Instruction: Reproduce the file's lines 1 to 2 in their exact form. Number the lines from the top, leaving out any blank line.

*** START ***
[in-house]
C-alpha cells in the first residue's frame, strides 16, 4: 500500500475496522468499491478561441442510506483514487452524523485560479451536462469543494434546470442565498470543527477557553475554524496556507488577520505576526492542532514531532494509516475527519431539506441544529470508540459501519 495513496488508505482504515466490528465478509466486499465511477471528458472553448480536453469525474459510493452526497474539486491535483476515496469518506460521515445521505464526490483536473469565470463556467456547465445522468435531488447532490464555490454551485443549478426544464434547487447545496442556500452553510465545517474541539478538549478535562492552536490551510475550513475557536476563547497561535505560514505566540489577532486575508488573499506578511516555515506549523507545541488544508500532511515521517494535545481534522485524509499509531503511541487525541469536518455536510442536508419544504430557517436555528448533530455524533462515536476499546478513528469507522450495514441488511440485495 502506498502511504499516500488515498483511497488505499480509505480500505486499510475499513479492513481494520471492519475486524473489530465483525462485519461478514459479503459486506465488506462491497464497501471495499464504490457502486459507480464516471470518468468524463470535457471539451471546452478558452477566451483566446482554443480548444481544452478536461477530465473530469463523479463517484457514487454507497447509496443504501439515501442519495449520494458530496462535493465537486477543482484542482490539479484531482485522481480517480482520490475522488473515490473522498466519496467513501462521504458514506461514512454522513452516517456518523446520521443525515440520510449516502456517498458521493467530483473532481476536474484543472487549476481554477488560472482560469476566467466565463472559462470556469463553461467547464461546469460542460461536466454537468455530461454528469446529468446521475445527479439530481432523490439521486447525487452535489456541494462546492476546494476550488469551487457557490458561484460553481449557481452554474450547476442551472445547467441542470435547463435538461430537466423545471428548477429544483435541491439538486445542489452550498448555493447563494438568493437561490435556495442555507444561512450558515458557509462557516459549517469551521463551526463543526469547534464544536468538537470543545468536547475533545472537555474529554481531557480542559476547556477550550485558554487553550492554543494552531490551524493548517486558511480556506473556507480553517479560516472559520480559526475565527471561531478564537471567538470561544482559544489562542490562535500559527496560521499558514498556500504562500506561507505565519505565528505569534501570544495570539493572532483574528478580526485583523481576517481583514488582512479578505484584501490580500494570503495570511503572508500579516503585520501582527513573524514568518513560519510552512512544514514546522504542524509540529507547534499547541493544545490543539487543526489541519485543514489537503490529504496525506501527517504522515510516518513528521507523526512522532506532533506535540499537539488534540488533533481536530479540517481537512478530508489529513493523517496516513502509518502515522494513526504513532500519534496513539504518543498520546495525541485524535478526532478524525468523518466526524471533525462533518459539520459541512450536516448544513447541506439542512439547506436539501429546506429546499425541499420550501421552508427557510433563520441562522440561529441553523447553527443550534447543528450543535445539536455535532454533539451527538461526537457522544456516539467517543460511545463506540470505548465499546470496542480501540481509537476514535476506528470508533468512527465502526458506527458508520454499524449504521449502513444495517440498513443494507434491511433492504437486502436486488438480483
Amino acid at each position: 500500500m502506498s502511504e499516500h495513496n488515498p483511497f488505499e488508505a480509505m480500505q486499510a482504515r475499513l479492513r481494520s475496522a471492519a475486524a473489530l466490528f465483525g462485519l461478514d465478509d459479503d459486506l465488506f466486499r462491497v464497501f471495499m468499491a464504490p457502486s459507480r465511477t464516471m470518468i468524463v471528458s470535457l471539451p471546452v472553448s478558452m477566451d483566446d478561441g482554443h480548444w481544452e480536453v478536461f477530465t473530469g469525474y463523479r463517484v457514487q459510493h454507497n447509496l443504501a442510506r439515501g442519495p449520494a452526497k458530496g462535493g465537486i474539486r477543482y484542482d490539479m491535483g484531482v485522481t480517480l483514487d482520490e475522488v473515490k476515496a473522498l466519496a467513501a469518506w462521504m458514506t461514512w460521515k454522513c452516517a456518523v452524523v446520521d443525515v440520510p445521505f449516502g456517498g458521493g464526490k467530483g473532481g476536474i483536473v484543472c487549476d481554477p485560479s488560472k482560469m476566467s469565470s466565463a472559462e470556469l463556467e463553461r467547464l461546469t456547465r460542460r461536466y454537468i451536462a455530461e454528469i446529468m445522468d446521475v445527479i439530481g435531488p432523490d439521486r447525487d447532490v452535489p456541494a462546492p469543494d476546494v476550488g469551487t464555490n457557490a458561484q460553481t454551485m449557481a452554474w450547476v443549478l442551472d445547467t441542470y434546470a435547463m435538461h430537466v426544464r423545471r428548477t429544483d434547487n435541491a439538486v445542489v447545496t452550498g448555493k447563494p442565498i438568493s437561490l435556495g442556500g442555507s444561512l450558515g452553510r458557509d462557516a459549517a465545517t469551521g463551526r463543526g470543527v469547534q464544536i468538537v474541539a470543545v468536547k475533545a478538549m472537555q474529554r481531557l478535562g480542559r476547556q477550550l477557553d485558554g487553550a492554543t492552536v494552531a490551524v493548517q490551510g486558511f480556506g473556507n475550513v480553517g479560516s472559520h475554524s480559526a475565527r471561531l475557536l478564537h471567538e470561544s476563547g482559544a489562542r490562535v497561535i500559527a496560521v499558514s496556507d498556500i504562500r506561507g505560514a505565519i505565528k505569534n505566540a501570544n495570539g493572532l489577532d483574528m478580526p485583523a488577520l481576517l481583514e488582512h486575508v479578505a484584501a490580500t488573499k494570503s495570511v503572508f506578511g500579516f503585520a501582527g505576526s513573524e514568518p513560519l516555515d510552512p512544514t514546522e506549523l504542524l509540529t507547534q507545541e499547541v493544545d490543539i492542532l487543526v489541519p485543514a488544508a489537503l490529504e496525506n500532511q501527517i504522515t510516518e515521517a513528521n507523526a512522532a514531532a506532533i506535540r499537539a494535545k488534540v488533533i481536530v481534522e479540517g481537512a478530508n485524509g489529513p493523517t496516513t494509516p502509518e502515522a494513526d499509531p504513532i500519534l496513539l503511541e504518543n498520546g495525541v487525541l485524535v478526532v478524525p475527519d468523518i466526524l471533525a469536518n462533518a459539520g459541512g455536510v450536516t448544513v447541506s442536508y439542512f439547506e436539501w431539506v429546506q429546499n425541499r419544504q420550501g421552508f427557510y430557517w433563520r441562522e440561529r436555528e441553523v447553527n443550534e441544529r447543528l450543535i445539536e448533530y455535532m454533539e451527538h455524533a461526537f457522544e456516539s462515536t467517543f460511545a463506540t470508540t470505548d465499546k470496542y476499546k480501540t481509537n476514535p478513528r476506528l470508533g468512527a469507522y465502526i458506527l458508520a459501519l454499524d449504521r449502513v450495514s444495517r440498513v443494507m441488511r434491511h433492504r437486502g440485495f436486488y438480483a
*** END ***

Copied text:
[in-house]
C-alpha cells in the first residue's frame, strides 16, 4: 500500500475496522468499491478561441442510506483514487452524523485560479451536462469543494434546470442565498470543527477557553475554524496556507488577520505576526492542532514531532494509516475527519431539506441544529470508540459501519 495513496488508505482504515466490528465478509466486499465511477471528458472553448480536453469525474459510493452526497474539486491535483476515496469518506460521515445521505464526490483536473469565470463556467456547465445522468435531488447532490464555490454551485443549478426544464434547487447545496442556500452553510465545517474541539478538549478535562492552536490551510475550513475557536476563547497561535505560514505566540489577532486575508488573499506578511516555515506549523507545541488544508500532511515521517494535545481534522485524509499509531503511541487525541469536518455536510442536508419544504430557517436555528448533530455524533462515536476499546478513528469507522450495514441488511440485495 502506498502511504499516500488515498483511497488505499480509505480500505486499510475499513479492513481494520471492519475486524473489530465483525462485519461478514459479503459486506465488506462491497464497501471495499464504490457502486459507480464516471470518468468524463470535457471539451471546452478558452477566451483566446482554443480548444481544452478536461477530465473530469463523479463517484457514487454507497447509496443504501439515501442519495449520494458530496462535493465537486477543482484542482490539479484531482485522481480517480482520490475522488473515490473522498466519496467513501462521504458514506461514512454522513452516517456518523446520521443525515440520510449516502456517498458521493467530483473532481476536474484543472487549476481554477488560472482560469476566467466565463472559462470556469463553461467547464461546469460542460461536466454537468455530461454528469446529468446521475445527479439530481432523490439521486447525487452535489456541494462546492476546494476550488469551487457557490458561484460553481449557481452554474450547476442551472445547467441542470435547463435538461430537466423545471428548477429544483435541491439538486445542489452550498448555493447563494438568493437561490435556495442555507444561512450558515458557509462557516459549517469551521463551526463543526469547534464544536468538537470543545468536547475533545472537555474529554481531557480542559476547556477550550485558554487553550492554543494552531490551524493548517486558511480556506473556507480553517479560516472559520480559526475565527471561531478564537471567538470561544482559544489562542490562535500559527496560521499558514498556500504562500506561507505565519505565528505569534501570544495570539493572532483574528478580526485583523481576517481583514488582512479578505484584501490580500494570503495570511503572508500579516503585520501582527513573524514568518513560519510552512512544514514546522504542524509540529507547534499547541493544545490543539487543526489541519485543514489537503490529504496525506501527517504522515510516518513528521507523526512522532506532533506535540499537539488534540488533533481536530479540517481537512478530508489529513493523517496516513502509518502515522494513526504513532500519534496513539504518543498520546495525541485524535478526532478524525468523518466526524471533525462533518459539520459541512450536516448544513447541506439542512439547506436539501429546506429546499425541499420550501421552508427557510433563520441562522440561529441553523447553527443550534447543528450543535445539536455535532454533539451527538461526537457522544456516539467517543460511545463506540470505548465499546470496542480501540481509537476514535476506528470508533468512527465502526458506527458508520454499524449504521449502513444495517440498513443494507434491511433492504437486502436486488438480483